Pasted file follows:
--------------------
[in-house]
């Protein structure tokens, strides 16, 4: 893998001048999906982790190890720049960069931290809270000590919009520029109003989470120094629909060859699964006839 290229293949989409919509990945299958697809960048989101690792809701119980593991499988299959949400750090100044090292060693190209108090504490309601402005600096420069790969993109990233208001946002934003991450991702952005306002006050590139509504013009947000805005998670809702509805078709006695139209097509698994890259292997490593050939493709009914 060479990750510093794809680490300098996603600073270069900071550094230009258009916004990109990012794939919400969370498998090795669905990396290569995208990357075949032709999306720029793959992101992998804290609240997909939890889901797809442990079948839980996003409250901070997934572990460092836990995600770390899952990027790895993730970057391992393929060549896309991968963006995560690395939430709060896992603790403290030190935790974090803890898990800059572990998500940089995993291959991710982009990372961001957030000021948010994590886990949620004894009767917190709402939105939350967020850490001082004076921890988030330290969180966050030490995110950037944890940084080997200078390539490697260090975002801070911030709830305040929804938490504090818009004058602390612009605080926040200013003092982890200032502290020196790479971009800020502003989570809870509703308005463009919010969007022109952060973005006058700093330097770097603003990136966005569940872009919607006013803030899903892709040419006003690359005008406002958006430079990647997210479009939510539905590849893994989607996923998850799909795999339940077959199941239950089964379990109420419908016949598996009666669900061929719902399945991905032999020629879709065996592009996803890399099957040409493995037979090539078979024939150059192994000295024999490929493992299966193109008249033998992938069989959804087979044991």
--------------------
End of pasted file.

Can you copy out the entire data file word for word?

[in-house]
């Protein structure tokens, strides 16, 4: 893998001048999906982790190890720049960069931290809270000590919009520029109003989470120094629909060859699964006839 290229293949989409919509990945299958697809960048989101690792809701119980593991499988299959949400750090100044090292060693190209108090504490309601402005600096420069790969993109990233208001946002934003991450991702952005306002006050590139509504013009947000805005998670809702509805078709006695139209097509698994890259292997490593050939493709009914 060479990750510093794809680490300098996603600073270069900071550094230009258009916004990109990012794939919400969370498998090795669905990396290569995208990357075949032709999306720029793959992101992998804290609240997909939890889901797809442990079948839980996003409250901070997934572990460092836990995600770390899952990027790895993730970057391992393929060549896309991968963006995560690395939430709060896992603790403290030190935790974090803890898990800059572990998500940089995993291959991710982009990372961001957030000021948010994590886990949620004894009767917190709402939105939350967020850490001082004076921890988030330290969180966050030490995110950037944890940084080997200078390539490697260090975002801070911030709830305040929804938490504090818009004058602390612009605080926040200013003092982890200032502290020196790479971009800020502003989570809870509703308005463009919010969007022109952060973005006058700093330097770097603003990136966005569940872009919607006013803030899903892709040419006003690359005008406002958006430079990647997210479009939510539905590849893994989607996923998850799909795999339940077959199941239950089964379990109420419908016949598996009666669900061929719902399945991905032999020629879709065996592009996803890399099957040409493995037979090539078979024939150059192994000295024999490929493992299966193109008249033998992938069989959804087979044991």